Pages 514-515, transcribed by Carolyn Ward from History of Allen and Woodson Counties, Kansas: embellished with portraits of well known people of these counties, with biographies of our representative citizens, cuts of public buildings and a map of each county / Edited and Compiled by L. Wallace Duncan and Chas. F. Scott. Iola Registers, Printers and Binders, Iola, Kan.: 1901; 894 p., [36] leaves of plates: ill., ports.; includes index.




WILLIAM JOHNSON HUCK. Iola's well known painter and paper-hanger and a Kansas pioneer, was born in Ohio October 21, 1845. He is a son of the late Abraham Huck, of West Minster, British Columbia, and was brought west and into Anderson county, Kansas, in 1860. He located upon a claim thirteen miles south of Garnett and did farming and blacksmithing, as a civilian, till 1865 when he located eight


miles south of Butler, Missouri. In 1871 he began a series of moves which finally brought him to the point where he died in 1892. He was born in Pennsylvania in 1817 and was a son of Jacob Huck, a German-American. The latter died in Williamson county, Illinois. He was the father of five children. Abraham Huck served in Company L, Fourteenth Kansas Volunteer Cavalry, as a private, and was discharged for disability in 1865. He married Nancy Gentry, whose father was from near Vincennes, Indiana. Mrs. Huck died in West Minster, British America, in 1893. Their children are William J. Huck, of Iola, Kansas; Jacob, who died at sixteen years; Mary H., wife of John Turner, who resides in Vancouver, British America, Martha A., wife of George Grimmer, of West Minster, British Columbia; Caroline, deceased, and Cynthia, who married in British Columbia and resides at Chillwhack, on the Frazier river in British Columbia.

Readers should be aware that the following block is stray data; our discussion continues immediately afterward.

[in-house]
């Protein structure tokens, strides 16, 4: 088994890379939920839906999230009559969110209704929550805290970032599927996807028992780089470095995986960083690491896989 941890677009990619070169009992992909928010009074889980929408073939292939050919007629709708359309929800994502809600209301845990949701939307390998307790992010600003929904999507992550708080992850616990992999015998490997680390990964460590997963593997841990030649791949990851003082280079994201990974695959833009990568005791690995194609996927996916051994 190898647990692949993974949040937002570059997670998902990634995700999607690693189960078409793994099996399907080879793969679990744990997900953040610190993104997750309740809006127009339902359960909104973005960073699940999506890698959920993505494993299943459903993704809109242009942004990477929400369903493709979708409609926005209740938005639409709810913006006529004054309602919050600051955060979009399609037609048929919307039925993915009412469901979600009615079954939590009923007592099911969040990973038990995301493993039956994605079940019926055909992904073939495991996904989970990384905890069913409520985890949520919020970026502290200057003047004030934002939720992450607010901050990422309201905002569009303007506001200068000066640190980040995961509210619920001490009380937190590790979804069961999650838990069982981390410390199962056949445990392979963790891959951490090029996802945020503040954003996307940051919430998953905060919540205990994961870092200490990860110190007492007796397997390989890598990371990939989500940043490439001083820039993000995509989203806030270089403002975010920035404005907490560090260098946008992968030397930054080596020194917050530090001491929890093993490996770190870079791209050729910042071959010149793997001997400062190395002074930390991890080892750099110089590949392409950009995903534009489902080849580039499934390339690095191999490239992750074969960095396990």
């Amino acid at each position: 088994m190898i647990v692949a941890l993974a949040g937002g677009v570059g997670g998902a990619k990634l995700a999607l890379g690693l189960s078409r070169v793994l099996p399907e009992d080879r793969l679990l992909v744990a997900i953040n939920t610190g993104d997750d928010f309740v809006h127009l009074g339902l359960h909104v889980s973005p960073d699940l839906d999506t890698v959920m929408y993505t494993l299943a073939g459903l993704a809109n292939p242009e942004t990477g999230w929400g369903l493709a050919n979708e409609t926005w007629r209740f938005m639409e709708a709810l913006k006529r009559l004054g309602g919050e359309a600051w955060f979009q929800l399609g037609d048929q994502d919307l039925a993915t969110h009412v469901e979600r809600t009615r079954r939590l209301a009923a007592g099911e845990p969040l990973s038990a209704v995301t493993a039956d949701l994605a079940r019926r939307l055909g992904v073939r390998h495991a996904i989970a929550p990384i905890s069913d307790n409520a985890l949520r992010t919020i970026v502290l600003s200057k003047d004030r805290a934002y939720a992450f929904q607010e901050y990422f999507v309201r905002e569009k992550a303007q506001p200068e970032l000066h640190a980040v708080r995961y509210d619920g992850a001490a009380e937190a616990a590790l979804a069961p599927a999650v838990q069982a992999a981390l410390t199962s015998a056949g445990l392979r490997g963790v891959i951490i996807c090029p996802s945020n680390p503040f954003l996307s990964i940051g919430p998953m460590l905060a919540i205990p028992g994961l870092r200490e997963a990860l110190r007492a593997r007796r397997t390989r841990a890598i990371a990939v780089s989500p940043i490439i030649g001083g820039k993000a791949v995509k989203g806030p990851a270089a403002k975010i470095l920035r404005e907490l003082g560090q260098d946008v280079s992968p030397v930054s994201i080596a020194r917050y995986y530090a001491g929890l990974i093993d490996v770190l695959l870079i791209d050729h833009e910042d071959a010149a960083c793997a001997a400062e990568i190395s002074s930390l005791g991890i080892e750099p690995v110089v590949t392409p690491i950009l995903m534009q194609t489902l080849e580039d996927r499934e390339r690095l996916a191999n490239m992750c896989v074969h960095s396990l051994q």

"Billy" Huck was educated sparingly in the pioneer schools of Kansas. He enlisted in Company L, Fourteenth Kansas Volunteer Cavalry November 10, 1863, and was under Captain Harris and Colonel Briggs. He was mustered in at Cane Hill, Arkansas, and his service consisted, in the main, in fighting Bushwhackers in the Territory and Arkansas. The nearest approach to an engagement with which his regiment had to do was at Cabin Creek, Indian Territory. His company was one detached at Fort Scott to take a train of supplies down to Fort Smith, Arkansas. The little command was surrounded at Cabin Creek and the train captured with many of Company L. Mr. Huck made his escape to other Federal forces and was stationed at Fort Gibson at the close of the war. He was discharged at Lawrence, Kansas, August 22, 1865. He spent five years succeeding the war in Bates county, Missouri, farming and when Wakefield & Company, through their agent, Henry Waters, made him an offer to engage with them he accepted and traveled over Kansas and Missouri selling medicines till 1874. With his accumulations he came to Allen county and went onto a farm, remaining only two years, then coming into Iola. In Iola he has become widely known as an artist in his business of painting and paper-hanging. He is best known for his absolute reliability and among the old settlers to say that "Billy Huck" did a certain piece of work was a sufficient guarantee of the efficiency and honesty of the job.

Mr. Huck was married near Lecompton, Kansas, February 12, 1874, to Agatha, a daughter of George Rose, who came from West Virginia to Kansas in 1863. Mrs. Huck was born May 20, 1856. Her sister, Agnes, is the wife of J. A. Stuck, of Dexter, Kansas, and her brother is James Rose, of Franklin county, Kansas.

Mr. and Mrs. Huck's children are: Hattie, born July 25, 1875; Mary, born January 9, 1883; Oscar, born January 17, 1885, and Earl and Ernest Huck, twins, born February 9, 1890.

Mr. Huck is one of the well known Republicans of Iola.

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